It was images from the Gulf of Mexico that made Schwarzenegger change his mind and yank his proposal for more oil drilling off the coast of Santa Barbara, a project known as Tranquillion Ridge.
"I see it on TV, the birds drench in oil, the fisherman out of work, the massive oil slick destroying our precious eco-system; that will not happen here in California," Schwarzenegger said. "This is why I am withdrawing my support for the T-Ridge Project."
It is a stunning reversal; for two years, the normally earth-friendly governor has been pushing the T-ridge project to help solve the budget deficit of more than $100 million this year and nearly $2 billion over 14 years.
The move surprised environmentalists.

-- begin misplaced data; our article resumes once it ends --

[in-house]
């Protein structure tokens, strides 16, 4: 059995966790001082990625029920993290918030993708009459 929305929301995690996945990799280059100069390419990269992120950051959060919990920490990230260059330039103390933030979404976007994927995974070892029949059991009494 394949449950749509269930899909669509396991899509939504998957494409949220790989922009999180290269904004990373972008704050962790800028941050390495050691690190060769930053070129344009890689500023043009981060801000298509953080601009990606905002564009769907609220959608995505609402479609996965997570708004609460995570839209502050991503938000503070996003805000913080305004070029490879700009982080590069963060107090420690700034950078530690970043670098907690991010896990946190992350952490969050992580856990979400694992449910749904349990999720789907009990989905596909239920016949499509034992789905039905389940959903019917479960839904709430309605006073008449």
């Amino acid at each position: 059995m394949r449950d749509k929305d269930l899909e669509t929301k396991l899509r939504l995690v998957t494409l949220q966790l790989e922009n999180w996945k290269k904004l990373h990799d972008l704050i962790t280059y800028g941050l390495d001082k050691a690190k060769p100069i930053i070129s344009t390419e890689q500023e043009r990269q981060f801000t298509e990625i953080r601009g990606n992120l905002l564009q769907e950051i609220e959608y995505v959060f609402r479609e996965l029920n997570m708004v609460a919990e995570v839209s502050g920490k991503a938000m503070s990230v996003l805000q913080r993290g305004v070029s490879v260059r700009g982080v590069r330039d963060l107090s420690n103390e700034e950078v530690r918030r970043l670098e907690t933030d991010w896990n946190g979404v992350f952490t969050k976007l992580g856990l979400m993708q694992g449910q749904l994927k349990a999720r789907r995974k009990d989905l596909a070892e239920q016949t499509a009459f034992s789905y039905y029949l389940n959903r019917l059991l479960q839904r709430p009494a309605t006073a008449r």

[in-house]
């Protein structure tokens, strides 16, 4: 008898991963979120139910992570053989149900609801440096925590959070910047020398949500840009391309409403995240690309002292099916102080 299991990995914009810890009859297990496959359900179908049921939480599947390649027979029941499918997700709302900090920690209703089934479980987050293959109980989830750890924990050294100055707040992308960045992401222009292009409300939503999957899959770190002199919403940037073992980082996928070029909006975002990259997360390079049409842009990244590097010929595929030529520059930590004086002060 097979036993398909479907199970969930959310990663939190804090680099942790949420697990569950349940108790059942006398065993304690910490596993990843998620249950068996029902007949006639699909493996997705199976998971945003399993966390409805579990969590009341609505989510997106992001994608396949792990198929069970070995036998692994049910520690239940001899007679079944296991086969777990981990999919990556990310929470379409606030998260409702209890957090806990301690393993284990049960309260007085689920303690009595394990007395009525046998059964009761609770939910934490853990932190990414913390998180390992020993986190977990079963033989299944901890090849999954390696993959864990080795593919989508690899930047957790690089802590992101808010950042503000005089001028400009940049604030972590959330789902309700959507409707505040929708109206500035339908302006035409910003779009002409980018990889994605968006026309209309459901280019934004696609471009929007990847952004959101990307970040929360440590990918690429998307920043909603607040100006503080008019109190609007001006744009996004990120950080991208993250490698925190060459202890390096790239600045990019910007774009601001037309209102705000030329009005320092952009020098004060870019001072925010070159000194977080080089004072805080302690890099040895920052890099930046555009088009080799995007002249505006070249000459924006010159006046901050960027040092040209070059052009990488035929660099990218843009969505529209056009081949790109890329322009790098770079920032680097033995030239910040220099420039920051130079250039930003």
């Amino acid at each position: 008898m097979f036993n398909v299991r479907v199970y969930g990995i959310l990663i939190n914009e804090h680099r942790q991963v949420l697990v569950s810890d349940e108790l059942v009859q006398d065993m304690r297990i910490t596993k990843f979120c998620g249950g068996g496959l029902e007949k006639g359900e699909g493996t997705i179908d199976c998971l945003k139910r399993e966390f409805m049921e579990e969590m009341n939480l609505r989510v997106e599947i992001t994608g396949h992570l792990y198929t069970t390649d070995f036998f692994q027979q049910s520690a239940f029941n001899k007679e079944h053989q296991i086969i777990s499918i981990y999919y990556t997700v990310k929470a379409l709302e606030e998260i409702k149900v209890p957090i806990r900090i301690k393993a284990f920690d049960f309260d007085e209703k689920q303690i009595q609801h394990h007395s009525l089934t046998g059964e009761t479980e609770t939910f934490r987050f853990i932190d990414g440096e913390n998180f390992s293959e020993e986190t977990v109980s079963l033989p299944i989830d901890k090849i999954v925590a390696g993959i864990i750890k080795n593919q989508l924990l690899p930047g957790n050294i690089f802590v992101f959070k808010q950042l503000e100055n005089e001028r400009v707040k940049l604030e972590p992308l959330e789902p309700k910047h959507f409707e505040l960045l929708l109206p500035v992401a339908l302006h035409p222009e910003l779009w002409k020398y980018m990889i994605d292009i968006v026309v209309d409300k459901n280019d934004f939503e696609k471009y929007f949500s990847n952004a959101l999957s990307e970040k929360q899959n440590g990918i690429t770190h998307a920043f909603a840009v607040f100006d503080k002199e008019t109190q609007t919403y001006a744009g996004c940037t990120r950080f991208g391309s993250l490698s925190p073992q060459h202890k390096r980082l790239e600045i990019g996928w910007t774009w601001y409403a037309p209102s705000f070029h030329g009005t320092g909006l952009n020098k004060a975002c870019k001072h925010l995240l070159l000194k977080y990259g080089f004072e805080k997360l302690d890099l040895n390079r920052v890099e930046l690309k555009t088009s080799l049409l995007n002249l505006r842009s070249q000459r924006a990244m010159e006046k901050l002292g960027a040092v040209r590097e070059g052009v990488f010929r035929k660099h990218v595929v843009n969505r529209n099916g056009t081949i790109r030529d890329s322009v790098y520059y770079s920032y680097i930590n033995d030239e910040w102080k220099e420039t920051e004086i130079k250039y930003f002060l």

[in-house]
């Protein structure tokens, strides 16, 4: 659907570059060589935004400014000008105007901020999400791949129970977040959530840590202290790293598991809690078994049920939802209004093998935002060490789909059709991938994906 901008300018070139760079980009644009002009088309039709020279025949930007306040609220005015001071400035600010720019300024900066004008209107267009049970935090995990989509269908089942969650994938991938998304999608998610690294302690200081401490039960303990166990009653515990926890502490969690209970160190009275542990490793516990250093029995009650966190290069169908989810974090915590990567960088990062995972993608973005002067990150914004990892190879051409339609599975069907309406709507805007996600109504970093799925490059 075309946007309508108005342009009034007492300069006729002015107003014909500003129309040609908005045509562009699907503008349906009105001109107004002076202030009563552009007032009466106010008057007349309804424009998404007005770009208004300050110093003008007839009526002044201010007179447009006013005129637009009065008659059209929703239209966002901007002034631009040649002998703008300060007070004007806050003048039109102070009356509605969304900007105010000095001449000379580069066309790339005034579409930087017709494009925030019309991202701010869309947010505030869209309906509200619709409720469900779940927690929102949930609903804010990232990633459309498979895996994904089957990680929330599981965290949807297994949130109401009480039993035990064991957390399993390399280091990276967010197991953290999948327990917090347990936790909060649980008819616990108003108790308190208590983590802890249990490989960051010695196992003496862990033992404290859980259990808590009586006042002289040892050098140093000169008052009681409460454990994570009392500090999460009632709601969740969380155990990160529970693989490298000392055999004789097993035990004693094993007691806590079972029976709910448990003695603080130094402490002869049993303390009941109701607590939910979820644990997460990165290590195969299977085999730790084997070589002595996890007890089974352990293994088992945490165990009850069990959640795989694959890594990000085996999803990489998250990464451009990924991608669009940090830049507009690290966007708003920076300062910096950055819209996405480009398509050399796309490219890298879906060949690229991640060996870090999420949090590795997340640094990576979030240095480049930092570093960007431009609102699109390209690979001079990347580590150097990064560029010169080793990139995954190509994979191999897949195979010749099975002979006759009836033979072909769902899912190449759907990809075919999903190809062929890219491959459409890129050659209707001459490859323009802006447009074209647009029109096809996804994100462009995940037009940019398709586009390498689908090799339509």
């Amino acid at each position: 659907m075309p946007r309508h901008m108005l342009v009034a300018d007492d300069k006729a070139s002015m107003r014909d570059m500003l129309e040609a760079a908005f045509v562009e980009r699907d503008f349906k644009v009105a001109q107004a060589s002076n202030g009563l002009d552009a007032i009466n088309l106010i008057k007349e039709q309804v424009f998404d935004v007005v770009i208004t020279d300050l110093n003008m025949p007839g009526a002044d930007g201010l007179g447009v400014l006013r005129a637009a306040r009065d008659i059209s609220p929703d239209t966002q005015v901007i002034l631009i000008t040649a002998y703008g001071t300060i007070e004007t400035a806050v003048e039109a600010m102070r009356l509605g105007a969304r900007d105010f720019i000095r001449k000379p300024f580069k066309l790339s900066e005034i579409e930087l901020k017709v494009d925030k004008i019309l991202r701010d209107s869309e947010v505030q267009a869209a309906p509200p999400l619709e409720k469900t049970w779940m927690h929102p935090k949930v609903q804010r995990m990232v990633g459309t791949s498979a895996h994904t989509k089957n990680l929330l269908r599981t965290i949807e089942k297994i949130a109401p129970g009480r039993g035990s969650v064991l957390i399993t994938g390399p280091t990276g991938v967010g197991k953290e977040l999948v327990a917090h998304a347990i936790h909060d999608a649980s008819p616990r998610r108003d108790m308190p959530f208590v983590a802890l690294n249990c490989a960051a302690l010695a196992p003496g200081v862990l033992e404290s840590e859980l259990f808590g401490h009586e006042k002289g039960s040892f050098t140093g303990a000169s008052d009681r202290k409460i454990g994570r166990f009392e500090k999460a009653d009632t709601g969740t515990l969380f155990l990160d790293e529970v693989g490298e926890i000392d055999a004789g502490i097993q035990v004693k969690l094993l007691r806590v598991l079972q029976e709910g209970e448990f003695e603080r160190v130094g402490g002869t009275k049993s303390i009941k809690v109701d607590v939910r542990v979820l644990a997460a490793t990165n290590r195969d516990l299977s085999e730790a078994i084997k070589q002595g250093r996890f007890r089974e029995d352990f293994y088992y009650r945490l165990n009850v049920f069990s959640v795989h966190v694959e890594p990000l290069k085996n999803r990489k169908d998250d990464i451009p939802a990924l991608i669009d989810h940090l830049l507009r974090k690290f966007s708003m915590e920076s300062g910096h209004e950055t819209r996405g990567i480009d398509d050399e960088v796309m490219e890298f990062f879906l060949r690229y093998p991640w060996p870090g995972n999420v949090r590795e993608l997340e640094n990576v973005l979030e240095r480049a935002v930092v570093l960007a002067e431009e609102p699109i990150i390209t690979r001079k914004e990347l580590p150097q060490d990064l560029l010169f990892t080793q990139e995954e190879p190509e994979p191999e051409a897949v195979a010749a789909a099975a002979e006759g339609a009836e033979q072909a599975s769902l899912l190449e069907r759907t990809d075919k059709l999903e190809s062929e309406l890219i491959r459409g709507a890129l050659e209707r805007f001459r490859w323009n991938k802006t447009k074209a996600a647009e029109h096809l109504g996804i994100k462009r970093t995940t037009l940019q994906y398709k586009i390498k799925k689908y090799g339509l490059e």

"I think the disaster in the Gulf has been a wakeup call about the dangers of offshore oil drilling and we need to quickly transition to clean energy sources," Sierra Club of California Director Bill Magavern said.
But Republicans are shaking their heads; they say the platforms in California are very different from the ones in the Gulf -- less prone to such environmental disasters.
"The governor is flat wrong; he is reacting emotionally to this terrible incident and he's not thinking things through objectively," Assm. Chuck DeVore, R-Irvine, said.
Without the governor's backing, drilling off the coast of California is essentially dead, but it leaves an even bigger hole in the budget.
"If I have a choice between the $100 million and what I see in the Gulf of Mexico, I'd rather figure out how to make up for that $100 million," Schwarzenegger said.